I am sitting in the mezzanine of the theater the marquee above is attached to, waiting for an 8 pm film. I just took that photo, as the downtown trolley was clanging its bell, about to head over the mile or so to the Boardwalk. The one – way fare is 25 cents.
The Del Mar is an elderly theater, built in 1936, and continually in operation, save a handful of years in the 1990’s. Originally, it had one large auditorium with a balcony and, of course, the mezzanine I am in presently ensconced in, in a big leather club chair and ottoman, not a bit less comfortable than my own at home.
Downstairs, the popcorn machine has worked itself into a frenzied fireworks finale, the smell wafting up and around like the fog that is creeping in outside. I cannot resist it’s siren call, and know I will eventually succumb to its (real) buttery goodness. I close my eyes and am transported to the days of youth, a simple time of 50 cent weekly allowances- if we completed all of our chores. And we had chores, and plenty of them! One weeks’ allowance was sufficient to see the movie; 2 weeks’ worth got us popcorn and a coke as well. And they were double-features, with cartoons! I recently went to two movies in a row, and realized that my comfort level sitting in what was once a seat I could stay in all day had waned – considerably.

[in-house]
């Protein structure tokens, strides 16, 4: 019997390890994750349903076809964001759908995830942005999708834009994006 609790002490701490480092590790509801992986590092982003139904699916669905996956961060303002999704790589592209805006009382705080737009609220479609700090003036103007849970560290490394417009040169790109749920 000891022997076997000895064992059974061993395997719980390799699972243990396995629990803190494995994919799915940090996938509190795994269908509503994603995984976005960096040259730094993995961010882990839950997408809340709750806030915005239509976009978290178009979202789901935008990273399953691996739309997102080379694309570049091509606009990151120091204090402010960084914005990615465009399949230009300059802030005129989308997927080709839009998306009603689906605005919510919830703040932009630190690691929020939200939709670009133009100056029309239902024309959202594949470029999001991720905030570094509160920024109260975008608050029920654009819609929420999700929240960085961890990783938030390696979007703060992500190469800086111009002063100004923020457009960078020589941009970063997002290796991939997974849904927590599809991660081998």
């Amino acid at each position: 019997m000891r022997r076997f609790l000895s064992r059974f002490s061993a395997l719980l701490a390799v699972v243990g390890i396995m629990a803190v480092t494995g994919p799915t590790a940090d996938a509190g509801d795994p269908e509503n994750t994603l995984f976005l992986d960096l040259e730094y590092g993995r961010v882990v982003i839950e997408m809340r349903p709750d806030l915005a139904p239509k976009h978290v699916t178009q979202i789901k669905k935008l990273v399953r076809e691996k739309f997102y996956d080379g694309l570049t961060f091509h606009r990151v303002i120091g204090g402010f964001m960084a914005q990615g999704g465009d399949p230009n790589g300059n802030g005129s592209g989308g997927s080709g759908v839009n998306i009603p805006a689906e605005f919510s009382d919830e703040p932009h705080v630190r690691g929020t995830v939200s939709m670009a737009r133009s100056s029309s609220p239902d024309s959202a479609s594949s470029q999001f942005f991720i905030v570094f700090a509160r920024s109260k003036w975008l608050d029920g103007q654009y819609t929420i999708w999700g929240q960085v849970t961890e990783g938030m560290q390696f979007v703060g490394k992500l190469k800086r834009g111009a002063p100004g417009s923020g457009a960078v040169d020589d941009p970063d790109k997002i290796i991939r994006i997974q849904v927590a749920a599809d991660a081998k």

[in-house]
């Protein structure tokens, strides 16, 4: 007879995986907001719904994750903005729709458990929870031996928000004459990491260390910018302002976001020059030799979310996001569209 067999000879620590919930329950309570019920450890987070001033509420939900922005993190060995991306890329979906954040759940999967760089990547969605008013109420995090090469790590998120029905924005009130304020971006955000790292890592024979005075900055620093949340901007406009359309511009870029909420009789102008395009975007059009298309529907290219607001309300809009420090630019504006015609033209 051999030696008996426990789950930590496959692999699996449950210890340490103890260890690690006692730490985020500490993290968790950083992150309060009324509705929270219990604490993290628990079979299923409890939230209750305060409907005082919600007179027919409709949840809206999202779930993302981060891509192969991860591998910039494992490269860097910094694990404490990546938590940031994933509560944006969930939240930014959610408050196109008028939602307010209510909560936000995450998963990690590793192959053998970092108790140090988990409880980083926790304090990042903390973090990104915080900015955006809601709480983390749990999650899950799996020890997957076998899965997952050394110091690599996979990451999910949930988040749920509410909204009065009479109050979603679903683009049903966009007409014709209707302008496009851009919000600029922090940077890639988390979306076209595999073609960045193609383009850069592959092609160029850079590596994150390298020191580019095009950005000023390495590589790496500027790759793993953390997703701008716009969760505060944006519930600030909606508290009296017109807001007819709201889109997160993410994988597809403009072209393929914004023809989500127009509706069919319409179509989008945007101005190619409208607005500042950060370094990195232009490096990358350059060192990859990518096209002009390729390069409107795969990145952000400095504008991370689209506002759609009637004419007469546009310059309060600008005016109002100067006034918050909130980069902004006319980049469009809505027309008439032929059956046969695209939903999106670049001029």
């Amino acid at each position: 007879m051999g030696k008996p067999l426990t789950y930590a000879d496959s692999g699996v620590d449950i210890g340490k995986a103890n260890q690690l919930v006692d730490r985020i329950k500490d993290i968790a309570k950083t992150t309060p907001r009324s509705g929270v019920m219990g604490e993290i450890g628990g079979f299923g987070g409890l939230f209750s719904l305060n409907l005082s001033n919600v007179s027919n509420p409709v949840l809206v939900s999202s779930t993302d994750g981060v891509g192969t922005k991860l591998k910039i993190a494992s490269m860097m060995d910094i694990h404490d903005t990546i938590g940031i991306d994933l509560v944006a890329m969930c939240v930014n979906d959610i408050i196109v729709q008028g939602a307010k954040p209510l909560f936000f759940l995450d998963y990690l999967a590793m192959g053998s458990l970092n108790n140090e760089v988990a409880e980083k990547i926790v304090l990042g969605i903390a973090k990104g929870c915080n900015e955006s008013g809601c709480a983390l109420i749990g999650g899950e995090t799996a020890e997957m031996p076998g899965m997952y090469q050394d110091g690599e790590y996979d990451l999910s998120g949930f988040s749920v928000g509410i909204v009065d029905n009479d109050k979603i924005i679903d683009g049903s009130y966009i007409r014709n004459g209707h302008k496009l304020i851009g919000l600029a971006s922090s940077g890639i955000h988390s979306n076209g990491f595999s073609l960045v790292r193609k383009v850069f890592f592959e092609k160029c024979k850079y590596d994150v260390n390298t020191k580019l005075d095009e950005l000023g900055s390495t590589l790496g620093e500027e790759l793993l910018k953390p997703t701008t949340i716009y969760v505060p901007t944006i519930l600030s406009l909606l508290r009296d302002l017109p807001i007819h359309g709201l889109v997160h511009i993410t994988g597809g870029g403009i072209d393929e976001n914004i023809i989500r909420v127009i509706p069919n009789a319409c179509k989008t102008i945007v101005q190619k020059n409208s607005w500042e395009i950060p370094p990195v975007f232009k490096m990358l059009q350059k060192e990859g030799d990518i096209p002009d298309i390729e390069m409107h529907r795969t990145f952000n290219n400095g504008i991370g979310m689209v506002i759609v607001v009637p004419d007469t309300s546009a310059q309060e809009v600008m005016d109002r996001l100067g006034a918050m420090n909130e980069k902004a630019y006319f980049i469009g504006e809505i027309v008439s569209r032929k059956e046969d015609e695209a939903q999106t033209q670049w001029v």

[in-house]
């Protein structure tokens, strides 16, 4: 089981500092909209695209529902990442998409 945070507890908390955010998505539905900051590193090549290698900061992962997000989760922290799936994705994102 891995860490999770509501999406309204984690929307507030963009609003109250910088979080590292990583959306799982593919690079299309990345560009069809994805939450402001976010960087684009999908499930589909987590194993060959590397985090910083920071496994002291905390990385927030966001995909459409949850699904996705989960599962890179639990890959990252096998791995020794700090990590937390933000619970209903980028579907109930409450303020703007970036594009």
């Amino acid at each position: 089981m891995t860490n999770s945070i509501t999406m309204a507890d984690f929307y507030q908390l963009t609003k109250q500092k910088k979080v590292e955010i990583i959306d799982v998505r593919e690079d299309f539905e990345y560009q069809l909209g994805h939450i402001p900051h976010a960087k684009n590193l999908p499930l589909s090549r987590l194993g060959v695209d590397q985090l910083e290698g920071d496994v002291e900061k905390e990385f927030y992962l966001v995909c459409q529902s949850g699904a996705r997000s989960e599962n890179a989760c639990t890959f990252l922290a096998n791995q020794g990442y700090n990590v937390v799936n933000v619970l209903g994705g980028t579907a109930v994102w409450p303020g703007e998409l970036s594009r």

I go to the window and look to the street below, not as populated as awhile ago, when I came in. The marquee is now illuminated in the wonderful neon we used to see, before the single lit sign that most theaters boast now. It harkens back memories of days gone by.
The ladies room is down maybe eight stairs, where there is a landing, and an equal number of stairs going up to a small auditorium that is half of what once was the balcony. They have these on each end of the mezzanine, that is open to the lobby below.
The sign itself, like the rest of the theater, is in the Art Deco style of its time.
Besides the wonderful architectural detail within the large auditorium on the main floor, which is replete with large gold stylized women’s statues on either side of the screen, and other period items, the ceiling over the lobby is spectacular, all concrete plaster, and colorfully carved detail,
I see it’s nearly time to go in to see “The Giver,” which I am hoping is better than I’m feeling it will be, so I visit the Ladies Lounge. It’s amusing to me that a building from even 1936 would have stall door height of around four and a half feet in height- as well as the partitions between! I happen to be a tall lady, but even with one of average height, they could easily see over the tile dividers. There is the mosaic black and white tiny tiled floor and the stall doors are painted the celadon green color of the period, the white four-inch square tiled dividers decoratively outlined in the same color.
I am relieved – or should I say my long frame is relieved that no one is inside, and I don’t have to contort myself so as to not appear a voyeur!
Outside of the Ladies room is a Ladies Lounge. There is a chaise lounge of the period, a sofa, tables, lamps, and a couple of chairs. It was not unimaginable that in those days of less-rushed, pre-cell phones and social media, women would sit and talk, perhaps smoke a cigarette in such a lounge.
I’m about to go into the movie, and I feel renewed. I have allowed myself the extra hour to spend in yesteryear. To relive some wonderful childhood memories of my double-feature days that came quickly to mind. Perhaps it was the ghosts traveling in on the wisps of fog from long-gone times.
And it was like going home again.